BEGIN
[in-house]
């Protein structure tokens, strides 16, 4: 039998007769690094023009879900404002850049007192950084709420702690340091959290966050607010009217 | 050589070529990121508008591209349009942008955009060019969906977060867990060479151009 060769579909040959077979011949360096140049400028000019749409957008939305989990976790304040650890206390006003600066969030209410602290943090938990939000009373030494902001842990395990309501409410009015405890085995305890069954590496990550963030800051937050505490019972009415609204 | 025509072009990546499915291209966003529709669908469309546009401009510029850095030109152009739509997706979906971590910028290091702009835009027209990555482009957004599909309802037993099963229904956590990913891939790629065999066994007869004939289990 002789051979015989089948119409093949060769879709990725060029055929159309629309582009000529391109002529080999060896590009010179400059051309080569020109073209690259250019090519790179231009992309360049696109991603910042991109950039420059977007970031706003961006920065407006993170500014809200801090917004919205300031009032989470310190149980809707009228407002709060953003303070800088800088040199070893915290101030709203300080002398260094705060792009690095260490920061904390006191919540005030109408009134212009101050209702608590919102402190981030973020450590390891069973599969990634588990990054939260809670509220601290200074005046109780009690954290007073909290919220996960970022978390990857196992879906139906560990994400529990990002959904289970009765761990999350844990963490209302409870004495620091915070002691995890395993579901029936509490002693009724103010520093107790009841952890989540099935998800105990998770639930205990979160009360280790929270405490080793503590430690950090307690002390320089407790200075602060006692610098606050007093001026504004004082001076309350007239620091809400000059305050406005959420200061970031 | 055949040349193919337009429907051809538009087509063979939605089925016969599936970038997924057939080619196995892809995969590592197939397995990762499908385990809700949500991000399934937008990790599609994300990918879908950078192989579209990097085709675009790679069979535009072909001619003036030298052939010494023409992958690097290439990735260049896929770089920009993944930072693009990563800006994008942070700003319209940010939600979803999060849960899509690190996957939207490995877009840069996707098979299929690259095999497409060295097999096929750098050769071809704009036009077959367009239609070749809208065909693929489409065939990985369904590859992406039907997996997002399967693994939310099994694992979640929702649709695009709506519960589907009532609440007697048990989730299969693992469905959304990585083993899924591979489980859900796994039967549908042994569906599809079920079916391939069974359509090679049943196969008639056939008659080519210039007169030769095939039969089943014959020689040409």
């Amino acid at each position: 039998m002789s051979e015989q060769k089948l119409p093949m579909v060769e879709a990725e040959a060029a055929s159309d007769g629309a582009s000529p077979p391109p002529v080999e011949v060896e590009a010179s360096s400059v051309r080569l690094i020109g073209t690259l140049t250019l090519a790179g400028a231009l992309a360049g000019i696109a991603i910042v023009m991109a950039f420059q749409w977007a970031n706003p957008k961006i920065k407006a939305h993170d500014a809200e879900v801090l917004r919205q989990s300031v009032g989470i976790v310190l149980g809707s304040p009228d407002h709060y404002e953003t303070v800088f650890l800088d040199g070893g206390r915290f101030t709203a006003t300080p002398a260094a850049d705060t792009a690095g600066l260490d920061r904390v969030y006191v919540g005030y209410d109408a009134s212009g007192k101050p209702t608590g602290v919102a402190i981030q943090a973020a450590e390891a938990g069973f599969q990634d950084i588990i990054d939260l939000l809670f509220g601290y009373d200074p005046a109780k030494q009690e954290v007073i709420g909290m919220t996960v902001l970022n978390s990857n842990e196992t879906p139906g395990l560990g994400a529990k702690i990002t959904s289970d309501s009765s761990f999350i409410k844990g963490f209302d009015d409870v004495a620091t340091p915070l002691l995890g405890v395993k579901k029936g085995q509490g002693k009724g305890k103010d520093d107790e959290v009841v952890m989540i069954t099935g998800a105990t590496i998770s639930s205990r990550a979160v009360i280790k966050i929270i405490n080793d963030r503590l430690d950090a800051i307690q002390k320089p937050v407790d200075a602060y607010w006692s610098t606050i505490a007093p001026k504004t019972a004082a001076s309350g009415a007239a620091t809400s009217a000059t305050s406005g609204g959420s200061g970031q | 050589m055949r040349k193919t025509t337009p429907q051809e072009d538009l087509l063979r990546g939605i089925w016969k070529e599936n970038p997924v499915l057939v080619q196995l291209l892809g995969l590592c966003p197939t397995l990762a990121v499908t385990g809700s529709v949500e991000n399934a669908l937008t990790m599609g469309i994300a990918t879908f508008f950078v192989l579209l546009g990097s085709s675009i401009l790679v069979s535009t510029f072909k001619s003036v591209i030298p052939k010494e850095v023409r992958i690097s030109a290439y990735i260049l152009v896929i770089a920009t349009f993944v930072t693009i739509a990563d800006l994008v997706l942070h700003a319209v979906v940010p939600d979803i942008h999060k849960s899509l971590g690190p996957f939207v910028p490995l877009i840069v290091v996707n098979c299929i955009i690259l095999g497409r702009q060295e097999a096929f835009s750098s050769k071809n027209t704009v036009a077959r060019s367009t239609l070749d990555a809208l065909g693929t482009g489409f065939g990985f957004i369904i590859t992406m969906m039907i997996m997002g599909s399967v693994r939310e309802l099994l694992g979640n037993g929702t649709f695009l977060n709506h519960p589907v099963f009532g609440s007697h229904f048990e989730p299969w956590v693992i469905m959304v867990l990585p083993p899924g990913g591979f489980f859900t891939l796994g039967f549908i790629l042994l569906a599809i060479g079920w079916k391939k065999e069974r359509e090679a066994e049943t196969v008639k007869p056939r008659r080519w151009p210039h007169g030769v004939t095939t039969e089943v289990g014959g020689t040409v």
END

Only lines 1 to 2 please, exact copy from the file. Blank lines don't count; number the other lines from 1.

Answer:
[in-house]
């Protein structure tokens, strides 16, 4: 039998007769690094023009879900404002850049007192950084709420702690340091959290966050607010009217 | 050589070529990121508008591209349009942008955009060019969906977060867990060479151009 060769579909040959077979011949360096140049400028000019749409957008939305989990976790304040650890206390006003600066969030209410602290943090938990939000009373030494902001842990395990309501409410009015405890085995305890069954590496990550963030800051937050505490019972009415609204 | 025509072009990546499915291209966003529709669908469309546009401009510029850095030109152009739509997706979906971590910028290091702009835009027209990555482009957004599909309802037993099963229904956590990913891939790629065999066994007869004939289990 002789051979015989089948119409093949060769879709990725060029055929159309629309582009000529391109002529080999060896590009010179400059051309080569020109073209690259250019090519790179231009992309360049696109991603910042991109950039420059977007970031706003961006920065407006993170500014809200801090917004919205300031009032989470310190149980809707009228407002709060953003303070800088800088040199070893915290101030709203300080002398260094705060792009690095260490920061904390006191919540005030109408009134212009101050209702608590919102402190981030973020450590390891069973599969990634588990990054939260809670509220601290200074005046109780009690954290007073909290919220996960970022978390990857196992879906139906560990994400529990990002959904289970009765761990999350844990963490209302409870004495620091915070002691995890395993579901029936509490002693009724103010520093107790009841952890989540099935998800105990998770639930205990979160009360280790929270405490080793503590430690950090307690002390320089407790200075602060006692610098606050007093001026504004004082001076309350007239620091809400000059305050406005959420200061970031 | 055949040349193919337009429907051809538009087509063979939605089925016969599936970038997924057939080619196995892809995969590592197939397995990762499908385990809700949500991000399934937008990790599609994300990918879908950078192989579209990097085709675009790679069979535009072909001619003036030298052939010494023409992958690097290439990735260049896929770089920009993944930072693009990563800006994008942070700003319209940010939600979803999060849960899509690190996957939207490995877009840069996707098979299929690259095999497409060295097999096929750098050769071809704009036009077959367009239609070749809208065909693929489409065939990985369904590859992406039907997996997002399967693994939310099994694992979640929702649709695009709506519960589907009532609440007697048990989730299969693992469905959304990585083993899924591979489980859900796994039967549908042994569906599809079920079916391939069974359509090679049943196969008639056939008659080519210039007169030769095939039969089943014959020689040409």